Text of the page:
Insomnia: What You Eat Can Sabotage Your Sleep (cont.)
Nearly half of Americans report having insomnia at least on occasion, according to the National Sleep Foundation. Adults need an average of eight hours of sleep to function well. Older people tend to need a little less -- about 7.5 hours. It's estimated that nearly half of people over age 65 have sleeping difficulties. This can stem from changes in lifestyle, such as napping more during the day, discomfort from physical conditions, such as arthritis, and emotional difficulties and depression.
But lifestyle habits can play a leading role in quality of sleep, too, or lack thereof. So the first thing you should do is analyze your patterns and environment. The Cleveland Clinic recommends these tips for good sleep "hygiene":
The list includes some major sleep bandits: caffeine and nicotine.
Caffeine late in the day is a no-no -- that includes items such as chocolate, teas, and sodas. But it's not always obvious where caffeine lurks, says Hunt, so make sure to check food labels.
"Everyone is aware that coffee can keep them awake; what they're not necessarily appreciating is there's caffeine or related items in many other things that they consume," he tells WebMD.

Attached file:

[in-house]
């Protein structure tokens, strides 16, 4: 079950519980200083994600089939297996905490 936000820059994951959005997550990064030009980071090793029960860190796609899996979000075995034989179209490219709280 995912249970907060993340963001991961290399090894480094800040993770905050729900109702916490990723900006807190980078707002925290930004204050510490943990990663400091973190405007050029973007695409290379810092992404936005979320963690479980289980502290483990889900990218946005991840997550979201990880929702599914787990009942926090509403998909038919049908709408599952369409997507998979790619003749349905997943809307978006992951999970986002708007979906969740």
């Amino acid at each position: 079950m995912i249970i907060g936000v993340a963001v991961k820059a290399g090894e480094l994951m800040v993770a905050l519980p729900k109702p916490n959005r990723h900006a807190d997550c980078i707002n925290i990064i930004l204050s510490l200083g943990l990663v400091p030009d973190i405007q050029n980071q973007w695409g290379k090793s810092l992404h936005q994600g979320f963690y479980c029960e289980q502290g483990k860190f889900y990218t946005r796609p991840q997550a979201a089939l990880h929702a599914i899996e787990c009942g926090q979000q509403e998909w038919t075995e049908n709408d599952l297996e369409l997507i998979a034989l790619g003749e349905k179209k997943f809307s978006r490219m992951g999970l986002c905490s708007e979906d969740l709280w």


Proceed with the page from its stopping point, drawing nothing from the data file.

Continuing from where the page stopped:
The National Sleep Foundation reports the effects of caffeine can cause problems falling asleep as much as 10-12 hours later in some people.
Nicotine often falls below the radar screen when it comes to sleep interruption, but it, like caffeine, is actually a stimulant. Research shows that nicotine is linked to problems with insomnia. Hunt says smoking within a few hours of bedtime should be avoided; better yet, don't smoke at all.
Spicy and acidic foods can also kill sleep efforts because they cause heartburn. Heartburn is especially problematic for people with gastroesophageal reflux disease (GERD), also known as acid reflux. Why is eating these foods close to bedtime such a concern? Lying down makes heartburn worse, and the discomfort from heartburn hinders sleep.